"They created magic in the studio and I think a lot of it had to do with their relationship with one another as individuals and the great respect they paid each other as musicians. It is so sad that they have gone," he said.
Subhaydas said Procera's engineer at the time, Ramesh Hargovind, had asked him if he could sing Hindi songs.
"I told him I would give it a try. Ramesh wanted an Indian keyboard player to do the keyboard parts because Hindi music is very tricky but after hearing Tui perform all the different sounds, he told the Indian keyboard player to relax. Tui played all the parts and I think he played them even better than the musicians on the record."
Ravai's prowess as a keyboard player also played a huge role in the success of Marika Gata's cover of the Don Gibson tune, Sea of Heartbreak.
"Tui's arrangements on the song made it a big success and when it was released, it was such a big hit that he went with Marika to New Zealand to perform there," shared Nelly Ravai.
As the wife of the leader of the Freelancers, she had experienced the highs and lows of Ravai's musical career.
"We had so many laughs and beautiful moments but, at the same time, we went through so many hard times as well," she said.
"Times were so tough in the early days because musicians got paid peanuts. I remember days when he got $20 a gig and we had to stretch this because we had so many mouths to feed and bills to pay.
"And he cared so much for Paul and Vili and the boys that he would make sure they got paid well even if it meant that we had to go without."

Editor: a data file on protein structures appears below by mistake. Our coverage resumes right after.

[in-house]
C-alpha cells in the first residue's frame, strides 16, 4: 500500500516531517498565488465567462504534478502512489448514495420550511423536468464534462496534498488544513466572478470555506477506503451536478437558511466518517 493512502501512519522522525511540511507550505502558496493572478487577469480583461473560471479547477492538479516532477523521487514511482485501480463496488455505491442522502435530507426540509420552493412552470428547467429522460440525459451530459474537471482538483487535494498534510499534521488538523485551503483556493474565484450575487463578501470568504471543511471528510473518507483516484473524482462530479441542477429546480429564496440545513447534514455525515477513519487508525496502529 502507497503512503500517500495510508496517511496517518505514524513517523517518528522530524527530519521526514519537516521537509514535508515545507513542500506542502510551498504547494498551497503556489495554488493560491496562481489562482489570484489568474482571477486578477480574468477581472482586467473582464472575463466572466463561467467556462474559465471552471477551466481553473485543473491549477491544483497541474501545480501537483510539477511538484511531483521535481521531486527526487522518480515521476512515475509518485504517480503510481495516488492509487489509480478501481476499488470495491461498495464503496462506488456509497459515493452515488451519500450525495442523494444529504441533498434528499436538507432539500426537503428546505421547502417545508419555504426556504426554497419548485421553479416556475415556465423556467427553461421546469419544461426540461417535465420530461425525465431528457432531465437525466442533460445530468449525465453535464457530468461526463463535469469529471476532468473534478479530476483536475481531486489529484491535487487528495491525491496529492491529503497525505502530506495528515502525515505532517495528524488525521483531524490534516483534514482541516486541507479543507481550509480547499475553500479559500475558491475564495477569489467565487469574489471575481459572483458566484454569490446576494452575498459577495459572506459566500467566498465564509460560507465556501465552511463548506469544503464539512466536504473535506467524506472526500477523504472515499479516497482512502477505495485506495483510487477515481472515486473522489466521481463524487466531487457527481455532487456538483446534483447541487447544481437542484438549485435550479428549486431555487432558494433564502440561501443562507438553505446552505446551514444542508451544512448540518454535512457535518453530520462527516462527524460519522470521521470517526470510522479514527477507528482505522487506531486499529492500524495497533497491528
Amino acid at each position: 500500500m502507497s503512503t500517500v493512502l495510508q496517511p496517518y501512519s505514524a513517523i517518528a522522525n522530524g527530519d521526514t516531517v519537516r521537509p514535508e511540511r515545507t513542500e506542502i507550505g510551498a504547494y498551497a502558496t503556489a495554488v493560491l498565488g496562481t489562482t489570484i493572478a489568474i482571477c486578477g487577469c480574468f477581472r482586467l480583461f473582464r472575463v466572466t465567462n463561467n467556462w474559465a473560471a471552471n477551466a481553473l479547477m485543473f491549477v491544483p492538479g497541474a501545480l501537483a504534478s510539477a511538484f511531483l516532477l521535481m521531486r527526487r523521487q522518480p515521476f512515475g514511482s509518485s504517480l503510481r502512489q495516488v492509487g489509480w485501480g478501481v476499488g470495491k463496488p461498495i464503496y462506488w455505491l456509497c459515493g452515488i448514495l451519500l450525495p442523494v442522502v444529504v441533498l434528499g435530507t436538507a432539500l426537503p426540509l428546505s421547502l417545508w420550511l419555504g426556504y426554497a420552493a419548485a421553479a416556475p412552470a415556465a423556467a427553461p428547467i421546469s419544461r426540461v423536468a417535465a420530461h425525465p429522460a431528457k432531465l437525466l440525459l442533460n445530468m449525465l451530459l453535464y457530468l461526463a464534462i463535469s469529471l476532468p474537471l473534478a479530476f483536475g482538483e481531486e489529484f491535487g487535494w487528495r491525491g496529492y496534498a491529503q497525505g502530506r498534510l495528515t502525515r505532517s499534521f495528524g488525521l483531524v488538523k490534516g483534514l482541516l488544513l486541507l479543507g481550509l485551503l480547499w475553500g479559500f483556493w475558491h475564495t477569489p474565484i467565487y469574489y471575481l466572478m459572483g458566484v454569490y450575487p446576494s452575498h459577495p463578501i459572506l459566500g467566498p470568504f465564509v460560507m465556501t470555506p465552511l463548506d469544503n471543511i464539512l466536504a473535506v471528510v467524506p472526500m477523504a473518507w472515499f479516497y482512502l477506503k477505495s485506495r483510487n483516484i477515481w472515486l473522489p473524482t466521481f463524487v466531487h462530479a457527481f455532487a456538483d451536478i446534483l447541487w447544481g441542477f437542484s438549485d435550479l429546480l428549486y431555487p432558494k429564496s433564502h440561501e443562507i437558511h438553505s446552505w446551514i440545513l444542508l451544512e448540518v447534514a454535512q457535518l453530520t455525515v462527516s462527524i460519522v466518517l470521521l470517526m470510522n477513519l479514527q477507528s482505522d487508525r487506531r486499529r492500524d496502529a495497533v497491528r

Despite a stellar career that spanned about three decades, the Freelancers were never financially rewarded or acknowledged for their contribution to live music. And this, Nelly said, was something that needed to be changed.
"People only know the joy that Tui and the Freelancers gave with their music but they never look behind the curtain to see the struggles that their families went through.
"They never saw the sacrifices that were made, only us the wives and the children know that.
"People always call them legends but they forget that the legends also had families."
The late Vili Tuilaucala's wife - Eseta Kaciwai - shared similar sentiments.
"Just like Nelly and the kids, we struggled early on but Vili made sure that all the kids got a good education," the 60-year-old said.
"Because he opted out of school as a child and suffered the consequences, he made sure that the kids would not go through what he did by pursuing a music career.
"And I am thankful for that because they have succeeded in their individual careers through his guidance."
Ms Kaciwai said the close bond shared between Ravai, Steven and Tuilaucala also extended to spouses and children.
"We would often gather at Tui and Nelly's place. That was like our headquarters and we grew really close. In fact, the Freelancers wasn't just a band, it was a family."
The Freelancers were formed when Paul and Vili, who were playing at a hotel in Pacific Harbour, approached Tui Ravai in the early 80s.
Together with bassist Saimone Waqa - and then teenager Georgina Ledua - the group took up a residency at Traps.
After a brief stint with the band, Ledua left. Over the years, some of the country's biggest vocalists have fronted the Freelancers, including Laisa Vulakoro, Talei Burns, Sandhya Nand, Michelle Rounds, Steve Makaba, Manoa 'Twisty' and the Nadore twins - Porgy and Wes.
NEXT WEEK: A look at the lives and times of the Freelancers.